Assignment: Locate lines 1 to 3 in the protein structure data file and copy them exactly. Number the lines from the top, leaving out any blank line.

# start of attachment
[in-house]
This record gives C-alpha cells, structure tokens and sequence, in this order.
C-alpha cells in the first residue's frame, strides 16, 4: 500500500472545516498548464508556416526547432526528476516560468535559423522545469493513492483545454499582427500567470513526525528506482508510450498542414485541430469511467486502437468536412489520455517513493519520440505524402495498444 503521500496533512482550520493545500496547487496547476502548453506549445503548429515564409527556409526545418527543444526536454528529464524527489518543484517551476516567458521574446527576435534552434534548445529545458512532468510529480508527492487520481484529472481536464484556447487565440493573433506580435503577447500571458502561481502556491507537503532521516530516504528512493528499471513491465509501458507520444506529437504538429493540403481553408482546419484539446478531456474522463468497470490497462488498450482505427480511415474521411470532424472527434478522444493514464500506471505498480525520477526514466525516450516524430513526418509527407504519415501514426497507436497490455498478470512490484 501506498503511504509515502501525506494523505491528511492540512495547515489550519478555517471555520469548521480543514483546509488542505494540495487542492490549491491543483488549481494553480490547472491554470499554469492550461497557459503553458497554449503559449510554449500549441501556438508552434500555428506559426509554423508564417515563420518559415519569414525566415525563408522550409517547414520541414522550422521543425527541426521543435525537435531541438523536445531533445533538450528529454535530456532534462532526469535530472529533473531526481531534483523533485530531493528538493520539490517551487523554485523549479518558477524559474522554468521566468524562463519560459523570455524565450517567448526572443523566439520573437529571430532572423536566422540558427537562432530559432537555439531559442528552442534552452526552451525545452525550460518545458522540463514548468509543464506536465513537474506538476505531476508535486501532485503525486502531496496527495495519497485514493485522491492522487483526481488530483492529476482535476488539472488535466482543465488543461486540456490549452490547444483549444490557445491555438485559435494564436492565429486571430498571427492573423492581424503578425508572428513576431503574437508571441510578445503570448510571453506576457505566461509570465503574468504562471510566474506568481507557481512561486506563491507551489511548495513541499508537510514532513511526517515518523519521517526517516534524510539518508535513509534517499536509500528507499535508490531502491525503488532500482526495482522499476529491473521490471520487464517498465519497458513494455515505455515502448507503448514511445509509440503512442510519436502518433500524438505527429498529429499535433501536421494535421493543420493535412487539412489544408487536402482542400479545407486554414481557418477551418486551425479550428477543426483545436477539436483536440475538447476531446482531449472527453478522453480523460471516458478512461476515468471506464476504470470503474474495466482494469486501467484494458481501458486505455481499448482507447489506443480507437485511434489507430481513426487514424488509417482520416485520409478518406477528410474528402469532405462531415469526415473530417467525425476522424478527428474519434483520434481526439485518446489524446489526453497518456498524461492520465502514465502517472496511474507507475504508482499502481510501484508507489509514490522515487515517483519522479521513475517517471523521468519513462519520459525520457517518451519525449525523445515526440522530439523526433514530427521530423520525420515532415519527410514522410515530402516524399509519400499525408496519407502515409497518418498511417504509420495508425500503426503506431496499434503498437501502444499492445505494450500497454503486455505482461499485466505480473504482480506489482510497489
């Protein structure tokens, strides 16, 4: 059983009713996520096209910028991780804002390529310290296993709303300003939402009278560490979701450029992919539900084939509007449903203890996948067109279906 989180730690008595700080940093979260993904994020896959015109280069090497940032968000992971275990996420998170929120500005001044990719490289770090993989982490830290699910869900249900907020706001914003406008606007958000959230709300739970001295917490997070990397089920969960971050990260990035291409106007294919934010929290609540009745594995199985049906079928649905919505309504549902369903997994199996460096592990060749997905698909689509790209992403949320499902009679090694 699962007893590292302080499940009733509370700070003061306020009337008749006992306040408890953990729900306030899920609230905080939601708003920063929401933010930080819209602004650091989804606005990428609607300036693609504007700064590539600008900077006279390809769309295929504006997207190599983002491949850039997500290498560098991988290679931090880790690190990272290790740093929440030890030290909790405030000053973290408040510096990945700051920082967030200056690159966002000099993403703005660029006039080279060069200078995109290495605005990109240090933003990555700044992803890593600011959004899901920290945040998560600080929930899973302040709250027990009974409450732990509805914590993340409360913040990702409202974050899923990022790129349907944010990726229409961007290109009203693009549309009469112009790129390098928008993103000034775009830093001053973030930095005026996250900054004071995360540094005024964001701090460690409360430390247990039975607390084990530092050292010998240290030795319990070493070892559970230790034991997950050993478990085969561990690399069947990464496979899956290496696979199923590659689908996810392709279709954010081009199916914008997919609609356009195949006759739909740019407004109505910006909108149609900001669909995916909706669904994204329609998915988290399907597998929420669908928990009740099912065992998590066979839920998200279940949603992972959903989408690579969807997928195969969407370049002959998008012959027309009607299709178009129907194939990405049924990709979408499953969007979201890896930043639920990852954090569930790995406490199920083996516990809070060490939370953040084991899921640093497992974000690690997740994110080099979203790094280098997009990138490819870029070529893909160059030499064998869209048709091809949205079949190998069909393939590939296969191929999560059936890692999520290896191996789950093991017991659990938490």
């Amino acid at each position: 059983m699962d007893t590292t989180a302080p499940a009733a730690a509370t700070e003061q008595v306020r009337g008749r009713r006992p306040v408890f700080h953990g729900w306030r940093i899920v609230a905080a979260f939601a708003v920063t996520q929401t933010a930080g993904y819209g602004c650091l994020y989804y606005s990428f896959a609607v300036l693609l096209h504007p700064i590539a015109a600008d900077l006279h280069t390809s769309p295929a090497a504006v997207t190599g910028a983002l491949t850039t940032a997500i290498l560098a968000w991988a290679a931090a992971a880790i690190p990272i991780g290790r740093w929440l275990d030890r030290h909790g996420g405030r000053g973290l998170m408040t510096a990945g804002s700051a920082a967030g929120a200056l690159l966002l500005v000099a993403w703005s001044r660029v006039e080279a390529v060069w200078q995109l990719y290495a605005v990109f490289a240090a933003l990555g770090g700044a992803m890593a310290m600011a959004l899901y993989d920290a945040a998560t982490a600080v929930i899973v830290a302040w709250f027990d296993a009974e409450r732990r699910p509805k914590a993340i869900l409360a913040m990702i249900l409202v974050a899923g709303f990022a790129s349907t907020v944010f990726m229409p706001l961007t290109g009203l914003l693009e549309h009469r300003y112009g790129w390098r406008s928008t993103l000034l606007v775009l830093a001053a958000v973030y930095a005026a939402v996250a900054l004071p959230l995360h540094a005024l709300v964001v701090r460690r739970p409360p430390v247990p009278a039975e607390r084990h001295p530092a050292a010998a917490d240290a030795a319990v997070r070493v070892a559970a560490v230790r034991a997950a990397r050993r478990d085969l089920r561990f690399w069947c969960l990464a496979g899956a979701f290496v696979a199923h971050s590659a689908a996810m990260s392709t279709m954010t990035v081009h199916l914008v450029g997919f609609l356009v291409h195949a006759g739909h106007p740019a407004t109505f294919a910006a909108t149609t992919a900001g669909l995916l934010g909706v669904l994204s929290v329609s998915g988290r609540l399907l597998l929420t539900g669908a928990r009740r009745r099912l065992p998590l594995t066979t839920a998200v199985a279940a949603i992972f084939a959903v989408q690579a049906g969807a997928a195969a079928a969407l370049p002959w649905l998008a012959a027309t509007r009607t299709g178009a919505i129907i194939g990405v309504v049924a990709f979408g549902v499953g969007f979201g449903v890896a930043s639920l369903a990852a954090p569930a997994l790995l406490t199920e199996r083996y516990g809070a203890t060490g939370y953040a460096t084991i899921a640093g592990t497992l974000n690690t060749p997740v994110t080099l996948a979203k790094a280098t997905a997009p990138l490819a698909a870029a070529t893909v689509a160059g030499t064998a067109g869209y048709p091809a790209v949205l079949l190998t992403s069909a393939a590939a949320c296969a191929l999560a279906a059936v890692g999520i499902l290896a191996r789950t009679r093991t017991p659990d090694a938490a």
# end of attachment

[in-house]
This record gives C-alpha cells, structure tokens and sequence, in this order.
C-alpha cells in the first residue's frame, strides 16, 4: 500500500472545516498548464508556416526547432526528476516560468535559423522545469493513492483545454499582427500567470513526525528506482508510450498542414485541430469511467486502437468536412489520455517513493519520440505524402495498444 503521500496533512482550520493545500496547487496547476502548453506549445503548429515564409527556409526545418527543444526536454528529464524527489518543484517551476516567458521574446527576435534552434534548445529545458512532468510529480508527492487520481484529472481536464484556447487565440493573433506580435503577447500571458502561481502556491507537503532521516530516504528512493528499471513491465509501458507520444506529437504538429493540403481553408482546419484539446478531456474522463468497470490497462488498450482505427480511415474521411470532424472527434478522444493514464500506471505498480525520477526514466525516450516524430513526418509527407504519415501514426497507436497490455498478470512490484 501506498503511504509515502501525506494523505491528511492540512495547515489550519478555517471555520469548521480543514483546509488542505494540495487542492490549491491543483488549481494553480490547472491554470499554469492550461497557459503553458497554449503559449510554449500549441501556438508552434500555428506559426509554423508564417515563420518559415519569414525566415525563408522550409517547414520541414522550422521543425527541426521543435525537435531541438523536445531533445533538450528529454535530456532534462532526469535530472529533473531526481531534483523533485530531493528538493520539490517551487523554485523549479518558477524559474522554468521566468524562463519560459523570455524565450517567448526572443523566439520573437529571430532572423536566422540558427537562432530559432537555439531559442528552442534552452526552451525545452525550460518545458522540463514548468509543464506536465513537474506538476505531476508535486501532485503525486502531496496527495495519497485514493485522491492522487483526481488530483492529476482535476488539472488535466482543465488543461486540456490549452490547444483549444490557445491555438485559435494564436492565429486571430498571427492573423492581424503578425508572428513576431503574437508571441510578445503570448510571453506576457505566461509570465503574468504562471510566474506568481507557481512561486506563491507551489511548495513541499508537510514532513511526517515518523519521517526517516534524510539518508535513509534517499536509500528507499535508490531502491525503488532500482526495482522499476529491473521490471520487464517498465519497458513494455515505455515502448507503448514511445509509440503512442510519436502518433500524438505527429498529429499535433501536421494535421493543420493535412487539412489544408487536402482542400479545407486554414481557418477551418486551425479550428477543426483545436477539436483536440475538447476531446482531449472527453478522453480523460471516458478512461476515468471506464476504470470503474474495466482494469486501467484494458481501458486505455481499448482507447489506443480507437485511434489507430481513426487514424488509417482520416485520409478518406477528410474528402469532405462531415469526415473530417467525425476522424478527428474519434483520434481526439485518446489524446489526453497518456498524461492520465502514465502517472496511474507507475504508482499502481510501484508507489509514490522515487515517483519522479521513475517517471523521468519513462519520459525520457517518451519525449525523445515526440522530439523526433514530427521530423520525420515532415519527410514522410515530402516524399509519400499525408496519407502515409497518418498511417504509420495508425500503426503506431496499434503498437501502444499492445505494450500497454503486455505482461499485466505480473504482480506489482510497489